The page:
I know I have written about this before, but it is a subject that fascinates me. I have spent my life under the mistaken assumption that some day, eventually, I would achieve the status of “grown up”, marking the successful transition from a child to a confident, mature adult. As a card-carrying grown-up, I would have a stable, gracious life, perfectly balanced. The young would come to me for my impeccable wisdom (exquisitely worded). As a younger person, I had every reason to expect this. Older people did appear to lead very stable (almost boring) existences. They were smart, certainly knowing more than I did. When I entered the Air Force, I encountered more proof. The Mature Ones were indicated by rank (and grayer or less) hair. To a second lieutenant in my twenties, those on the back end of their forties, sporting uniforms marked by oak leaves or a plethora of stripes, were the embodiment of wisdom and knowledge. Someday, if I lived that long, I too would be promoted to “all grown up”. As in so many things, I was wrong.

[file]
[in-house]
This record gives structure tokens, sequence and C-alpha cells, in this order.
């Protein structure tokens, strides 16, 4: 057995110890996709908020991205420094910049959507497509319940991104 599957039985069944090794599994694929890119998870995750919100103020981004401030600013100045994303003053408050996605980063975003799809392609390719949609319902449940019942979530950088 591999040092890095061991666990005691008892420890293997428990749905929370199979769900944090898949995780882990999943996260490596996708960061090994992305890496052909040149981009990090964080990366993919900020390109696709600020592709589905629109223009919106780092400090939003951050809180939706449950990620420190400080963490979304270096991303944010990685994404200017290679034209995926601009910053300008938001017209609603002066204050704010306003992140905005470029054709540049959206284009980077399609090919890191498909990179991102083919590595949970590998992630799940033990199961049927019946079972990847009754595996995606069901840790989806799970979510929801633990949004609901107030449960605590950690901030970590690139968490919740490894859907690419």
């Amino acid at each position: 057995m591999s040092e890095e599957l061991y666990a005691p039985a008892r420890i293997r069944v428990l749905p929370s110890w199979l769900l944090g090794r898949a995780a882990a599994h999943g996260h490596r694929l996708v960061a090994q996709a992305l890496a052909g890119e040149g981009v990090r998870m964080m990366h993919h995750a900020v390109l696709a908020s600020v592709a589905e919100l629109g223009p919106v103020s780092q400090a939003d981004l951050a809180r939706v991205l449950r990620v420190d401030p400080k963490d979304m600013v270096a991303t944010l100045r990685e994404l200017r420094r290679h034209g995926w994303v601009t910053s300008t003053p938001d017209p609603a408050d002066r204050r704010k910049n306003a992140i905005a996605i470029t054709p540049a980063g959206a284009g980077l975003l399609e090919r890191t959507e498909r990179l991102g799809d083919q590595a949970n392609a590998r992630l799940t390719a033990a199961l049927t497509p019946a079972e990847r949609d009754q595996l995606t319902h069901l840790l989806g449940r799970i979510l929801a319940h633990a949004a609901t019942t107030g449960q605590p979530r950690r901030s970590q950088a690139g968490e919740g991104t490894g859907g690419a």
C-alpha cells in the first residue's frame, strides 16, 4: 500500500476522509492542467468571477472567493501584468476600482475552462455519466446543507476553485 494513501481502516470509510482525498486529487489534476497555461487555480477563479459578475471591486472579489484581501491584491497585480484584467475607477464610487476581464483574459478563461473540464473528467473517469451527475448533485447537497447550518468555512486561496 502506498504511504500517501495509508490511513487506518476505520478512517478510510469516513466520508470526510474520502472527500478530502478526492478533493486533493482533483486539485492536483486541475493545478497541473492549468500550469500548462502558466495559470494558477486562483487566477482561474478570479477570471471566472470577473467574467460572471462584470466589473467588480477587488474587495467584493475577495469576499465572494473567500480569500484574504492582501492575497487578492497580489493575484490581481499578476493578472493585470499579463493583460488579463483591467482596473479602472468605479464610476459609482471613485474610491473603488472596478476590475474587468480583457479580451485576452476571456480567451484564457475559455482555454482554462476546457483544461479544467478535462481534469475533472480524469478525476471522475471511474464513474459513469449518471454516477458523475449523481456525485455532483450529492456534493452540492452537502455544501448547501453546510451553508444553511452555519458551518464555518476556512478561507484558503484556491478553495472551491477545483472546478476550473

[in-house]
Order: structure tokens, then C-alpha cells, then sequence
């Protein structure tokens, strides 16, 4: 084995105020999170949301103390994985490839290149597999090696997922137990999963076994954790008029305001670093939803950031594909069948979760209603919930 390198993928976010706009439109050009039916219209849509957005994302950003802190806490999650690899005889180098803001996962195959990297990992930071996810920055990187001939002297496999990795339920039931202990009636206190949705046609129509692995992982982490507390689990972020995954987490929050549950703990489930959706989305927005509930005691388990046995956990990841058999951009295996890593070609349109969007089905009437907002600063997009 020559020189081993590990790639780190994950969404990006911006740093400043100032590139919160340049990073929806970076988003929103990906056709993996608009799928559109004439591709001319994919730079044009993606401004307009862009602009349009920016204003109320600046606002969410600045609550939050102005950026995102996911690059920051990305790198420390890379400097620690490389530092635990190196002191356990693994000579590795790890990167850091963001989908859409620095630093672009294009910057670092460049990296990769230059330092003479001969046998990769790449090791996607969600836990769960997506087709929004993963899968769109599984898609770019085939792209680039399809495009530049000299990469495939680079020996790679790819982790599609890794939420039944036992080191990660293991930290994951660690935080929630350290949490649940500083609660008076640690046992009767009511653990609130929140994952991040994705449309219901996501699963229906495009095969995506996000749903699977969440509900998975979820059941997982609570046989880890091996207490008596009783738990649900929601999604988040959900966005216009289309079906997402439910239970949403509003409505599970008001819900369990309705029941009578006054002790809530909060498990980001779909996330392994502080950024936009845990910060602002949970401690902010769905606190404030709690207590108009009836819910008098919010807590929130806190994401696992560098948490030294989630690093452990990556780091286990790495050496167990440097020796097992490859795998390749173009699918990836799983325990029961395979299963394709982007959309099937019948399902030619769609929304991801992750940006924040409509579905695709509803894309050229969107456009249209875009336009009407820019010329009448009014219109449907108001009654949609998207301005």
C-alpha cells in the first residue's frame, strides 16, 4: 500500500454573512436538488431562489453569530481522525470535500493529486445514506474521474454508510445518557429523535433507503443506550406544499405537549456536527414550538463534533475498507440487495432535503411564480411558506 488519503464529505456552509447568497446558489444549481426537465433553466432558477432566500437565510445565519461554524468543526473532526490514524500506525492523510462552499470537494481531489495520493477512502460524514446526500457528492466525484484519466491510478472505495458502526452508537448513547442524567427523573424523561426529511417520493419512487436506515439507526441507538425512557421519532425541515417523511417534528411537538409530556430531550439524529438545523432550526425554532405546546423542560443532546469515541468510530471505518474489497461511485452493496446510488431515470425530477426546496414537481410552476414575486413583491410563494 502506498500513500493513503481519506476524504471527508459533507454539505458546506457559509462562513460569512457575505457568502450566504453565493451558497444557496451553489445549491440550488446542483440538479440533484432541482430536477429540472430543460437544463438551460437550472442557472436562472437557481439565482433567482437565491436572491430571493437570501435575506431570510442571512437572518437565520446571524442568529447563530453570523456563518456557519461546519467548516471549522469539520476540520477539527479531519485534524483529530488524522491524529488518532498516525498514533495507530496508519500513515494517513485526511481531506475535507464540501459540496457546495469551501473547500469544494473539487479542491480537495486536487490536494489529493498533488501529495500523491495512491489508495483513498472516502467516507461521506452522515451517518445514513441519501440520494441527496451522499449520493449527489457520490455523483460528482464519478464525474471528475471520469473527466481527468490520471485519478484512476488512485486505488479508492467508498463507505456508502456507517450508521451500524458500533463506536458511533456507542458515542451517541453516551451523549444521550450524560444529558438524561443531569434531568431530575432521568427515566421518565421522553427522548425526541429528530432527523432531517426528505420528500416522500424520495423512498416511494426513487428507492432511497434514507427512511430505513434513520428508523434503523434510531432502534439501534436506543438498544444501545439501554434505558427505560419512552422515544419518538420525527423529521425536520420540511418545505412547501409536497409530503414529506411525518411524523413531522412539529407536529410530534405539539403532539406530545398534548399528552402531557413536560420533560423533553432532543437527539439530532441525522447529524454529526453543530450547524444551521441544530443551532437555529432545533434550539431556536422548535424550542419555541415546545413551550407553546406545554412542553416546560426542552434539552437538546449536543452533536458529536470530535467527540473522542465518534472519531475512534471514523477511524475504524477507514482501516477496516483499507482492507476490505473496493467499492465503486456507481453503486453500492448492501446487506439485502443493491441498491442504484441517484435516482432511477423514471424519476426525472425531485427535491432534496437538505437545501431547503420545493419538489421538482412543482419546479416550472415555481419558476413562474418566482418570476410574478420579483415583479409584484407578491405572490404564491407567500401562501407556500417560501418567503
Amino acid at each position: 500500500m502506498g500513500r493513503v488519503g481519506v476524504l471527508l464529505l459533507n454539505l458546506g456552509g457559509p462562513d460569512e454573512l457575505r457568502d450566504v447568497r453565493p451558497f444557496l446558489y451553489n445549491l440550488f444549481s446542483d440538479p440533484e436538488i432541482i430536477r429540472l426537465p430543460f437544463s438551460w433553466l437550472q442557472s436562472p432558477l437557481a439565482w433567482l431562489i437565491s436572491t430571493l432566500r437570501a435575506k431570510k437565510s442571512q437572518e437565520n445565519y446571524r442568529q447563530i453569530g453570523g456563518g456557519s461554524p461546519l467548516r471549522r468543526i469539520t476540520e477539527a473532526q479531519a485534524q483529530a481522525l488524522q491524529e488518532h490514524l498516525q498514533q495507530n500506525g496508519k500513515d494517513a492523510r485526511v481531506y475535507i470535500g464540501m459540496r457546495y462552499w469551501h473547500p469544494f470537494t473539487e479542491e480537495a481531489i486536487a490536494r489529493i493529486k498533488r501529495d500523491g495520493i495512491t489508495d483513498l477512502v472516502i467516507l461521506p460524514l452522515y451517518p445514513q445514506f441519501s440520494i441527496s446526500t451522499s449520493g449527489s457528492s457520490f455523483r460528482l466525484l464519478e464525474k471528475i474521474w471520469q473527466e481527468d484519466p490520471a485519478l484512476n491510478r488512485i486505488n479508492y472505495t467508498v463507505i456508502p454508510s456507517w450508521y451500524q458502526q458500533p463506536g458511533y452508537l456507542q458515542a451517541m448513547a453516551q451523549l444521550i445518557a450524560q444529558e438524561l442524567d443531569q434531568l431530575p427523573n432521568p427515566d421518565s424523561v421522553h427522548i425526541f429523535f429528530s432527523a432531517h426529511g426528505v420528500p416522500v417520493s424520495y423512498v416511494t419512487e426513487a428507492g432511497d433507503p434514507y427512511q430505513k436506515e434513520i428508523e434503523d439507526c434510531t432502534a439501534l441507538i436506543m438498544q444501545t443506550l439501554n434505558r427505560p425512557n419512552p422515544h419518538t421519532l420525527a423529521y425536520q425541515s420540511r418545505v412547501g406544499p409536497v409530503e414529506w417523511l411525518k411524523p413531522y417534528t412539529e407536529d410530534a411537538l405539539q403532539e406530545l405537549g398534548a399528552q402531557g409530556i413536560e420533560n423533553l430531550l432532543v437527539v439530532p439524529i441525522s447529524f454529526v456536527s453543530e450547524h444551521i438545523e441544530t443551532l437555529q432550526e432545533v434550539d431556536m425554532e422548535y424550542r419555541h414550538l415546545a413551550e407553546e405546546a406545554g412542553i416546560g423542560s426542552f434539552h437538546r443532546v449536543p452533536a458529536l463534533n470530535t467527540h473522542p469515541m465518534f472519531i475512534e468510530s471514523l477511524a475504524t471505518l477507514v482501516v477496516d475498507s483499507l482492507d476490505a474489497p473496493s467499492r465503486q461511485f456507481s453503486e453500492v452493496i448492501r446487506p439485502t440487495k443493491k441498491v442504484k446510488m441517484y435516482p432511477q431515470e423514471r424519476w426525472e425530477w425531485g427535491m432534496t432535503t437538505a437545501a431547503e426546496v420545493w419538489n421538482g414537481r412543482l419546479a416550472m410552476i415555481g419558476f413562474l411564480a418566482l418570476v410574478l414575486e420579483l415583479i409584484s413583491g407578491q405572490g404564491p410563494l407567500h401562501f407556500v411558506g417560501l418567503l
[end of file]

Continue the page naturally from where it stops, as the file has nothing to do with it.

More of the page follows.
I am now somewhere in my fifties (some days even I dare not overly define my chronological age). I certainly have had some periods of stability (largely defined by 25 years of marriage to the same wonderful man), but I have yet to wake up and feel that I have been promoted to adult status. Better to define aging as a series of chapters, each with its unique set of challenges and growth opportunities. When I was in my teens and twenties, it was about solitude, school and starting on the path to self-sufficiency. In my later twenties, it was relationships, heartbreak, and, thankfully, meeting my future husband. In my thirties, I was a new mother, and felt that I had reached that part of the old chutes and ladders game where I unceremoniously slid down several maturity levels as I learned to be a more effective and self-forgiving parent. My forties and early fifties were centered on growing daughters and supporting my husband in the last years of his Air Force career, including time in Turkey. Most recently, as our oldest finished her final year in college and moved across the country, I stepped away from work and a full schedule to reconnect with my family and newly rediscovered passions of music and writing. Now, with both of us embarked on new work ventures, and our youngest fleeing the nest, my husband and I are musing over our next chapter. For me, this means that, as in my twenties, I am now pondering anew what I want to be when I grow up. The opportunities appear endless. Perhaps the better question to answer is what that next chapter will be on the path of life-long learning and living. Only God knows. Who wants to grow up anyway?